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United States v. Barlow

November 18, 2002


Appeal from the United States District Court for the Northern District of Illinois, Eastern Division. No. 99 CR 825--James B. Zagel, Judge.

Before Cudahy, Rovner, and Diane P. Wood, Circuit Judges.

The opinion of the court was delivered by: Rovner, Circuit Judge


Terrence Barlow, an African American man, was convicted of possession with intent to distribute cocaine base in violation of 21 U.S.C. § 841(a)(1) and carrying a firearm during a drug trafficking crime in violation of 18 U.S.C. § 924(c). Barlow sought to bar his prosecution on grounds of selective enforcement and filed a motion for discovery on this issue under United States v. Armstrong, 517 U.S. 456 (1996), which the district court denied. On appeal, Barlow challenges the denial of his Armstrong motion and argues that the jury instructions given at his trial were faulty. We affirm.


On October 29, 1999, Barlow approached the ticket counter at Chicago's Union Station and purchased two one-way tickets to Topeka, Kansas on Amtrak's Southwest Chief, one for himself and one for his friend, William Guidry. Drug Enforcement Administration ("DEA") Transportation Task Force Agents Eric Romano and Patrick Murphy, both working undercover in plain clothes, observed Barlow and Guidry in the waiting area of Union Station. Barlow and Guidry, each carrying a garment bag, kept glancing over their shoulders at the agents and whispering to one another. Their suspicions raised, the two agents followed Barlow and Guidry to the boarding area for the Southwest Chief and asked to speak with them. Romano and Murphy identified themselves as law enforcement officers and briefly interviewed Barlow and Guidry. The agents then asked for and received consent to search Barlow's and Guidry's bags. The agents found in Barlow's garment bag a package containing 485 grams of cocaine base and recovered loaded handguns from both men's luggage; they immediately placed Barlow and Guidry under arrest.

Barlow was indicted on one count of possession with intent to distribute cocaine base and one count of carrying a firearm in relation to a drug trafficking crime. He pleaded not guilty. Guidry did not face federal charges.

In May 2000 Barlow filed a motion for discovery and a hearing under United States v. Armstrong, 517 U.S. 456 (1996), which articulates the standard a defendant must meet to obtain discovery on a claim that he was singled out for prosecution based on his race. In order to state a constitutional violation, a selective prosecution claim must meet the "ordinary equal protection standards" established by the Supreme Court's jurisprudence on racial discrimination. Id. at 465. That is, the defendant must demonstrate that the prosecutorial policy in question had both a discriminatory effect and a discriminatory purpose. Id.

Barlow's motion contended that he had been "pursued, stopped, interviewed, and investigated by Drug Enforcement Administration agents based on his race." In his accompanying discovery request, Barlow requested "the names and races of all individuals stopped by all agents and officers detailed to the DEA Transportation Task Force during the years 1995-2000, including, but not limited to, date and time of stop; length of stop; reason for the stop; location of the stop; and outcome of the stop and name [sic] of all agents or officers involved in the stop; or records from which this data can be obtained." Essentially, Barlow contended that, in singling him out for an interview and search, the two agents had engaged in unconstitutional "racial profiling," a form of selective enforcement.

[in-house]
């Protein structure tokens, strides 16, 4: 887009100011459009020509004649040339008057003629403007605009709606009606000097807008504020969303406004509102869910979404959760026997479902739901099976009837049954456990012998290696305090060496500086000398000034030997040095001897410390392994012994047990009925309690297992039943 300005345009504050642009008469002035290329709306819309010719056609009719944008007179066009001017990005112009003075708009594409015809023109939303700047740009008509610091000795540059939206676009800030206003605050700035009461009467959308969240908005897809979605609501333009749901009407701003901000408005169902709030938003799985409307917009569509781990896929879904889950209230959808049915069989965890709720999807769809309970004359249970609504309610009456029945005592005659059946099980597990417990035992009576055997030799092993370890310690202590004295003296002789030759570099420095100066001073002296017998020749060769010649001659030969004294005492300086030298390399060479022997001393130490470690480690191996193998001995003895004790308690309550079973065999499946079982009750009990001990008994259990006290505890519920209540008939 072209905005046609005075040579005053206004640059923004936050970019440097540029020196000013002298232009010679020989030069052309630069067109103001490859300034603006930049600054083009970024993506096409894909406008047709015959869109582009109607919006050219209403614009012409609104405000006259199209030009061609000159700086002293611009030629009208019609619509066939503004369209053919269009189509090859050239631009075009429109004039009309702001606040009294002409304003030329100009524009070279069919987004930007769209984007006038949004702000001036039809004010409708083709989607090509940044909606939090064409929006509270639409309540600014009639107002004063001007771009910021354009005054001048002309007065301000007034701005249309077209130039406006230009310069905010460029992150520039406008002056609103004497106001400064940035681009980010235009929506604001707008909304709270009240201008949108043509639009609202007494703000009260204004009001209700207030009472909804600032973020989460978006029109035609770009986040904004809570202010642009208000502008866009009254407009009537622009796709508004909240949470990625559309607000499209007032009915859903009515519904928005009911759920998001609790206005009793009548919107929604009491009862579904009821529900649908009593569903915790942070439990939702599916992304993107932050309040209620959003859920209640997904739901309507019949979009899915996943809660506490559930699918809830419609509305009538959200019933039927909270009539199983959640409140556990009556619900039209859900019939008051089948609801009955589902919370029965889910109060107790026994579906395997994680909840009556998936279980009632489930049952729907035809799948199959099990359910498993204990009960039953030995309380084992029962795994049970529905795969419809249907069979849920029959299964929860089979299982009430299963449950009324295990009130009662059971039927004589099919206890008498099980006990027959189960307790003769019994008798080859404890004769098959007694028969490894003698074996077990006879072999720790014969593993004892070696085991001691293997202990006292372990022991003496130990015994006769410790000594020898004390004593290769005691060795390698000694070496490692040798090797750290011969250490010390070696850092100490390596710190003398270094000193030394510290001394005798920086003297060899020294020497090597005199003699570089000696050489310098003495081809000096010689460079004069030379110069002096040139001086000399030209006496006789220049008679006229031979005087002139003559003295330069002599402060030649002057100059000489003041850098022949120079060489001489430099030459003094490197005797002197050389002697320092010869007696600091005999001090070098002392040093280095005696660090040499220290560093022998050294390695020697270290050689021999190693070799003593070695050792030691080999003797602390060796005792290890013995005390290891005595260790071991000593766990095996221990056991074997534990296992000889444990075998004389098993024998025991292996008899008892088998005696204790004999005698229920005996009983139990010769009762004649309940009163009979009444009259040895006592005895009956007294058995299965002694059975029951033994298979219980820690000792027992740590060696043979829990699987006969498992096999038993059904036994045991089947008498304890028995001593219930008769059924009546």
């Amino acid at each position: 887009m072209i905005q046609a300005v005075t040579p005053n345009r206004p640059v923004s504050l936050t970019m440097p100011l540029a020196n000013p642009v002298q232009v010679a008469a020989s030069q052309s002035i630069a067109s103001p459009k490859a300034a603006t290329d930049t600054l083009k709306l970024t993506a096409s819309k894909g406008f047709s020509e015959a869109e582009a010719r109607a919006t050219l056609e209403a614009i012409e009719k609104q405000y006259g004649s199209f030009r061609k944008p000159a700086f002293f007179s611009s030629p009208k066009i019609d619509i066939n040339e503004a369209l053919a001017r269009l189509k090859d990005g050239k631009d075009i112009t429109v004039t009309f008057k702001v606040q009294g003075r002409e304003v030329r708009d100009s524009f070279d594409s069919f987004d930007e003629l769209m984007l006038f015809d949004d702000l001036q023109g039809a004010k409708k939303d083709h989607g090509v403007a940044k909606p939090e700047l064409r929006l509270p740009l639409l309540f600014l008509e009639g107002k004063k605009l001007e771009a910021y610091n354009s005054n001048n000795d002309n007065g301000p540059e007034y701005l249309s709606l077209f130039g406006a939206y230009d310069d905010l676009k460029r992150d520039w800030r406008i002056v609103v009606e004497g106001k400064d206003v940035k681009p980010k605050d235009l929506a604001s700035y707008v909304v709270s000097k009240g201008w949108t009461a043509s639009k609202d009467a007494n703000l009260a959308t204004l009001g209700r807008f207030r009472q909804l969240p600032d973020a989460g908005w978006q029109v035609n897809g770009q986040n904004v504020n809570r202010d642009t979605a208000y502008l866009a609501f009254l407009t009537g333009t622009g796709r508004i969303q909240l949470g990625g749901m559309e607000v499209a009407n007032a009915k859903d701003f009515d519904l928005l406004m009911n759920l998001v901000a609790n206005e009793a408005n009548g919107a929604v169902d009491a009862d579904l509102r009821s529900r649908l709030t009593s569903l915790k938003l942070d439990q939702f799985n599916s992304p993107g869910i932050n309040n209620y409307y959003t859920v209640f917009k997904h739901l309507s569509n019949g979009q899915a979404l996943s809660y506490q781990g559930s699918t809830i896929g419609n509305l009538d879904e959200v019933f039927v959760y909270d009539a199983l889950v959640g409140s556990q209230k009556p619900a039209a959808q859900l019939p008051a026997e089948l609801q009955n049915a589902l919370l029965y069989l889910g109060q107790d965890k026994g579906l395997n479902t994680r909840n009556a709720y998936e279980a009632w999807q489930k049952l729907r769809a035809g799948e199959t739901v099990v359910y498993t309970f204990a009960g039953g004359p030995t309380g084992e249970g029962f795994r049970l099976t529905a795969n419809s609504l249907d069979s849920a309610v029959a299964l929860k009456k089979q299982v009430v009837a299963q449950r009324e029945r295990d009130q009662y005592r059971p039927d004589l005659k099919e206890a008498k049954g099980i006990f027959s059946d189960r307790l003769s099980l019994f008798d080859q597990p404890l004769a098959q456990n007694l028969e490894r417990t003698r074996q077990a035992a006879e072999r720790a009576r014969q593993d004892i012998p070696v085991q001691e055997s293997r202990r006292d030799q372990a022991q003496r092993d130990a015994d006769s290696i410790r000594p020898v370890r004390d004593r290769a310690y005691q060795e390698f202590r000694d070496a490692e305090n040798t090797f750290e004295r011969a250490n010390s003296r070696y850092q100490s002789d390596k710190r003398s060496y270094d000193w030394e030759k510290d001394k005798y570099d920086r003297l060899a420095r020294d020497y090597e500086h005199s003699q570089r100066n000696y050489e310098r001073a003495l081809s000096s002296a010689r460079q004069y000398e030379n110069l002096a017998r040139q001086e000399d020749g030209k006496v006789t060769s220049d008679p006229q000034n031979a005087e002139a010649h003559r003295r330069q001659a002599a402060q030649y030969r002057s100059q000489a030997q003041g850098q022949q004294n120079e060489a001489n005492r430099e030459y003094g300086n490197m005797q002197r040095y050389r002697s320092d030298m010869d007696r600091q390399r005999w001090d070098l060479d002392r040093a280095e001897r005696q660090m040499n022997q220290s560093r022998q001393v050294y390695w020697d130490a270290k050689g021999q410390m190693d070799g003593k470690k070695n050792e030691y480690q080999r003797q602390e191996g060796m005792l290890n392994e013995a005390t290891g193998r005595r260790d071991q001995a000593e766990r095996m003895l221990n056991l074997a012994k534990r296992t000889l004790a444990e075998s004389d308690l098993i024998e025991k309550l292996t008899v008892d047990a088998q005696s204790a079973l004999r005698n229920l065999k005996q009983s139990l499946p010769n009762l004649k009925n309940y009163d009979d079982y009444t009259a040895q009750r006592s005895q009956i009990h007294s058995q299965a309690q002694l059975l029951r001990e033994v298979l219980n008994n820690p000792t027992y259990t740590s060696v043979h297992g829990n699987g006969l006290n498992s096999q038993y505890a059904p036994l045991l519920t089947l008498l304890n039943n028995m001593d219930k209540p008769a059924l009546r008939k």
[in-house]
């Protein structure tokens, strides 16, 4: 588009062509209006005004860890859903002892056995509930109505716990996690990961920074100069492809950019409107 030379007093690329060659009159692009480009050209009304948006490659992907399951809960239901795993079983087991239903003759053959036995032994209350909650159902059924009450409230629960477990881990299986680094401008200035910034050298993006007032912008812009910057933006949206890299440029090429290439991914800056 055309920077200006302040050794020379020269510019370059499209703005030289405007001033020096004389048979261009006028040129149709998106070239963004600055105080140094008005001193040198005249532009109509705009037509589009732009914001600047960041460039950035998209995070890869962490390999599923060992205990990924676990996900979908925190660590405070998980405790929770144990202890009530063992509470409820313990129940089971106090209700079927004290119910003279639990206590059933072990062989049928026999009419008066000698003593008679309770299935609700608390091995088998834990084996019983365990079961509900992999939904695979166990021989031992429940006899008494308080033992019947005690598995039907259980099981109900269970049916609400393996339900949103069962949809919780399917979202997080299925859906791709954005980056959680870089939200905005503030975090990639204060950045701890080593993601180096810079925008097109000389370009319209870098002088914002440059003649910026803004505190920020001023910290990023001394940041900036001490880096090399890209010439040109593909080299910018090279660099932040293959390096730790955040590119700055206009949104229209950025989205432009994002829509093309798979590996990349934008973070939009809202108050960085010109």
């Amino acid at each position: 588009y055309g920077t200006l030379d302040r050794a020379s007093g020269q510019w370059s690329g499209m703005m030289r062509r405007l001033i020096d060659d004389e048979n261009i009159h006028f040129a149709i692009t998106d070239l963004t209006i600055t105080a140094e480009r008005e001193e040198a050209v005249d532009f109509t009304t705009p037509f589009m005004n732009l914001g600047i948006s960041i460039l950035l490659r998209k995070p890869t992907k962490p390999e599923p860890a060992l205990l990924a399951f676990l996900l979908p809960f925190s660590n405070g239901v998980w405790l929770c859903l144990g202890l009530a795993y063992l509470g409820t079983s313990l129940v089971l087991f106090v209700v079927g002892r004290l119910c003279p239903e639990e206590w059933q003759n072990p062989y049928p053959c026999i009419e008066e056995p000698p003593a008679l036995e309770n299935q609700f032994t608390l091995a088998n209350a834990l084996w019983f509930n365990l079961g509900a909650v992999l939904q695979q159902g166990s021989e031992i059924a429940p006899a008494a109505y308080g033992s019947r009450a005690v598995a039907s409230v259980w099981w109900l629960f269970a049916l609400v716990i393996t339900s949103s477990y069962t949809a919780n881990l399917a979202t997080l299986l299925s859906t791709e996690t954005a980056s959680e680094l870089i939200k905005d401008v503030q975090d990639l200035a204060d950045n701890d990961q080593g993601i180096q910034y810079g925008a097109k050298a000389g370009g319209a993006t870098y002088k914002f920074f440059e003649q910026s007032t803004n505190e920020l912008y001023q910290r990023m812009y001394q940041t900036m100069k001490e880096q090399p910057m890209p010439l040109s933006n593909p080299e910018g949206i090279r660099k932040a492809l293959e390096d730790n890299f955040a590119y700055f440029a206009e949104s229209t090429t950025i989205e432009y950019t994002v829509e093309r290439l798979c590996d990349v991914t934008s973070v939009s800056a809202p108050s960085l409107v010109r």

In support of his Armstrong motion, Barlow submitted the affidavit of Dr. John Lamberth, a psychologist and statistician, who has served as an expert witness on several racial profiling cases. With the goal of substantiating Barlow's claim, Dr. Lamberth supervised a field study of law enforcement activity in Union Station.

From February 28 through March 10, 2000, investigators working for Dr. Lamberth conducted surveillance in Union Station to determine whether race played a role in law enforcement decisions to approach or stop travelers. These investigators counted the total number of passengers who entered the departure gate for the Southwest Chief and the subset of African Americans in that group. They also recorded the race of those individuals from the total number of travelers who were approached by law enforcement agents.

Dr. Lamberth's investigators reported only one incident involving a law enforcement stop or interview. On February 29, 2000, the investigators observed an Amtrak porter point out an African American couple to an Amtrak police officer. The Amtrak police officer spoke to the couple, who were subsequently escorted from the waiting area by two uniformed officers and two plain-clothes officers. The investigators did not see law enforcement officials approach or interview any other passengers at any other time during their surveillance.

The only individuals known to have been approached by law enforcement officials in Union Station--Barlow and Guidry, and the couple--were African American. Dr. Lamberth opined that this pattern of law enforcement stops of individuals boarding the Southwest Chief at Union Station suggested that law enforcement agents could be engaging in racial profiling when approaching and stopping travelers.

The district court denied Barlow's motion without a hearing, finding "statistically indefensible" Dr. Lamberth's inclusion of Barlow and Guidry in the data pool for his ten-day study of law enforcement behavior in Union Station. Barlow's case proceeded to trial, and the jury returned a verdict of guilty on both counts. Barlow was sentenced to 151 months' imprisonment for possession with ...

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